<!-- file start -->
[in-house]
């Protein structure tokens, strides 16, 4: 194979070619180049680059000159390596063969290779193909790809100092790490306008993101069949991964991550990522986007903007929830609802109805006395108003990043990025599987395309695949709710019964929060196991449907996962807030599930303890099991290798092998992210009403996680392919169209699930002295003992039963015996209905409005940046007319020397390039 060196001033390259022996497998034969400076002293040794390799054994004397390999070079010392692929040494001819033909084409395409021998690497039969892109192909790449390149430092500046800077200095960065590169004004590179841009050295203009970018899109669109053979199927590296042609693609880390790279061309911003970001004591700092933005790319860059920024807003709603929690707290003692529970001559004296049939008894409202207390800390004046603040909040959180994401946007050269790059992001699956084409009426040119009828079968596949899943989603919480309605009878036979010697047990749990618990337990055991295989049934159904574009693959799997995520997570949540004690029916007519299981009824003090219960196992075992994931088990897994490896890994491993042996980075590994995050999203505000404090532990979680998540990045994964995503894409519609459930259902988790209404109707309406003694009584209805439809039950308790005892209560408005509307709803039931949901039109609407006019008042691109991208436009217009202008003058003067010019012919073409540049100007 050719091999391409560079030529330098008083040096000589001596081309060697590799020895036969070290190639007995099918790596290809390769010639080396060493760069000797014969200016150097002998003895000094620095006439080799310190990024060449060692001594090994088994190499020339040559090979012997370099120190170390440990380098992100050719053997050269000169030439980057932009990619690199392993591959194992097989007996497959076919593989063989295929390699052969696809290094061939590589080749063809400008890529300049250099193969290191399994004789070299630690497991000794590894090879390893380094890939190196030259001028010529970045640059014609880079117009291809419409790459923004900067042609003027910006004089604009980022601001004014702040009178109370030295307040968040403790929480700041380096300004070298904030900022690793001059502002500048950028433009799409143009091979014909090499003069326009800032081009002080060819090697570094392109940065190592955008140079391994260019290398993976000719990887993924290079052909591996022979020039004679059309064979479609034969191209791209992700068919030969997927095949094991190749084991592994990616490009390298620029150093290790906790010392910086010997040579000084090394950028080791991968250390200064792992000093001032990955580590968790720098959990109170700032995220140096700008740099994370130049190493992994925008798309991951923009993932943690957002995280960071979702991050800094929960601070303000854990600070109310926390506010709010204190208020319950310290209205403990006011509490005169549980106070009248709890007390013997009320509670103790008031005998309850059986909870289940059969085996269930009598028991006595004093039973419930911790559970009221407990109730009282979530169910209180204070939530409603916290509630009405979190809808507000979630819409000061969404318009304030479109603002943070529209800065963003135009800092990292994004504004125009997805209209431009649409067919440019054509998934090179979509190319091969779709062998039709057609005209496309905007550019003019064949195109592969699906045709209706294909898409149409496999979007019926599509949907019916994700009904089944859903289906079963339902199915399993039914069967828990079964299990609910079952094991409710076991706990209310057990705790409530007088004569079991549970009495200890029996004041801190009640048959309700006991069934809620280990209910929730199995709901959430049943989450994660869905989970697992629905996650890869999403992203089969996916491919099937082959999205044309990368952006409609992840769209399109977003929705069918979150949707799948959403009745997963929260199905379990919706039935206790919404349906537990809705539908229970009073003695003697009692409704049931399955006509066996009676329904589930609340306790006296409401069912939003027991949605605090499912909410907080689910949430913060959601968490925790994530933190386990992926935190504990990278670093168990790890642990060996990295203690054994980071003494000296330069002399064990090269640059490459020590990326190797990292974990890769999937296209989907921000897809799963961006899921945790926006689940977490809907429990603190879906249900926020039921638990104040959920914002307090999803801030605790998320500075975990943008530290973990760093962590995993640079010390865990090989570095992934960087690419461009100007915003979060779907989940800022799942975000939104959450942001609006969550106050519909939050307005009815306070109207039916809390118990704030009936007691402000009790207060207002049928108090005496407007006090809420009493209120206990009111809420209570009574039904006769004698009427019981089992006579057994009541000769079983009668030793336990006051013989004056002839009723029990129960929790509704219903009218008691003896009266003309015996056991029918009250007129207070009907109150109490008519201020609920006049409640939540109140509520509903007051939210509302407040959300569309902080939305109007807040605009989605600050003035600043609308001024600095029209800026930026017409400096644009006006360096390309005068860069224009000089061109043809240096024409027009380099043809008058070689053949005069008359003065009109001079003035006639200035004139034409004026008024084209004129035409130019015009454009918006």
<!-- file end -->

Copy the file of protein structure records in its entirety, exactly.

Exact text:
[in-house]
């Protein structure tokens, strides 16, 4: 194979070619180049680059000159390596063969290779193909790809100092790490306008993101069949991964991550990522986007903007929830609802109805006395108003990043990025599987395309695949709710019964929060196991449907996962807030599930303890099991290798092998992210009403996680392919169209699930002295003992039963015996209905409005940046007319020397390039 060196001033390259022996497998034969400076002293040794390799054994004397390999070079010392692929040494001819033909084409395409021998690497039969892109192909790449390149430092500046800077200095960065590169004004590179841009050295203009970018899109669109053979199927590296042609693609880390790279061309911003970001004591700092933005790319860059920024807003709603929690707290003692529970001559004296049939008894409202207390800390004046603040909040959180994401946007050269790059992001699956084409009426040119009828079968596949899943989603919480309605009878036979010697047990749990618990337990055991295989049934159904574009693959799997995520997570949540004690029916007519299981009824003090219960196992075992994931088990897994490896890994491993042996980075590994995050999203505000404090532990979680998540990045994964995503894409519609459930259902988790209404109707309406003694009584209805439809039950308790005892209560408005509307709803039931949901039109609407006019008042691109991208436009217009202008003058003067010019012919073409540049100007 050719091999391409560079030529330098008083040096000589001596081309060697590799020895036969070290190639007995099918790596290809390769010639080396060493760069000797014969200016150097002998003895000094620095006439080799310190990024060449060692001594090994088994190499020339040559090979012997370099120190170390440990380098992100050719053997050269000169030439980057932009990619690199392993591959194992097989007996497959076919593989063989295929390699052969696809290094061939590589080749063809400008890529300049250099193969290191399994004789070299630690497991000794590894090879390893380094890939190196030259001028010529970045640059014609880079117009291809419409790459923004900067042609003027910006004089604009980022601001004014702040009178109370030295307040968040403790929480700041380096300004070298904030900022690793001059502002500048950028433009799409143009091979014909090499003069326009800032081009002080060819090697570094392109940065190592955008140079391994260019290398993976000719990887993924290079052909591996022979020039004679059309064979479609034969191209791209992700068919030969997927095949094991190749084991592994990616490009390298620029150093290790906790010392910086010997040579000084090394950028080791991968250390200064792992000093001032990955580590968790720098959990109170700032995220140096700008740099994370130049190493992994925008798309991951923009993932943690957002995280960071979702991050800094929960601070303000854990600070109310926390506010709010204190208020319950310290209205403990006011509490005169549980106070009248709890007390013997009320509670103790008031005998309850059986909870289940059969085996269930009598028991006595004093039973419930911790559970009221407990109730009282979530169910209180204070939530409603916290509630009405979190809808507000979630819409000061969404318009304030479109603002943070529209800065963003135009800092990292994004504004125009997805209209431009649409067919440019054509998934090179979509190319091969779709062998039709057609005209496309905007550019003019064949195109592969699906045709209706294909898409149409496999979007019926599509949907019916994700009904089944859903289906079963339902199915399993039914069967828990079964299990609910079952094991409710076991706990209310057990705790409530007088004569079991549970009495200890029996004041801190009640048959309700006991069934809620280990209910929730199995709901959430049943989450994660869905989970697992629905996650890869999403992203089969996916491919099937082959999205044309990368952006409609992840769209399109977003929705069918979150949707799948959403009745997963929260199905379990919706039935206790919404349906537990809705539908229970009073003695003697009692409704049931399955006509066996009676329904589930609340306790006296409401069912939003027991949605605090499912909410907080689910949430913060959601968490925790994530933190386990992926935190504990990278670093168990790890642990060996990295203690054994980071003494000296330069002399064990090269640059490459020590990326190797990292974990890769999937296209989907921000897809799963961006899921945790926006689940977490809907429990603190879906249900926020039921638990104040959920914002307090999803801030605790998320500075975990943008530290973990760093962590995993640079010390865990090989570095992934960087690419461009100007915003979060779907989940800022799942975000939104959450942001609006969550106050519909939050307005009815306070109207039916809390118990704030009936007691402000009790207060207002049928108090005496407007006090809420009493209120206990009111809420209570009574039904006769004698009427019981089992006579057994009541000769079983009668030793336990006051013989004056002839009723029990129960929790509704219903009218008691003896009266003309015996056991029918009250007129207070009907109150109490008519201020609920006049409640939540109140509520509903007051939210509302407040959300569309902080939305109007807040605009989605600050003035600043609308001024600095029209800026930026017409400096644009006006360096390309005068860069224009000089061109043809240096024409027009380099043809008058070689053949005069008359003065009109001079003035006639200035004139034409004026008024084209004129035409130019015009454009918006």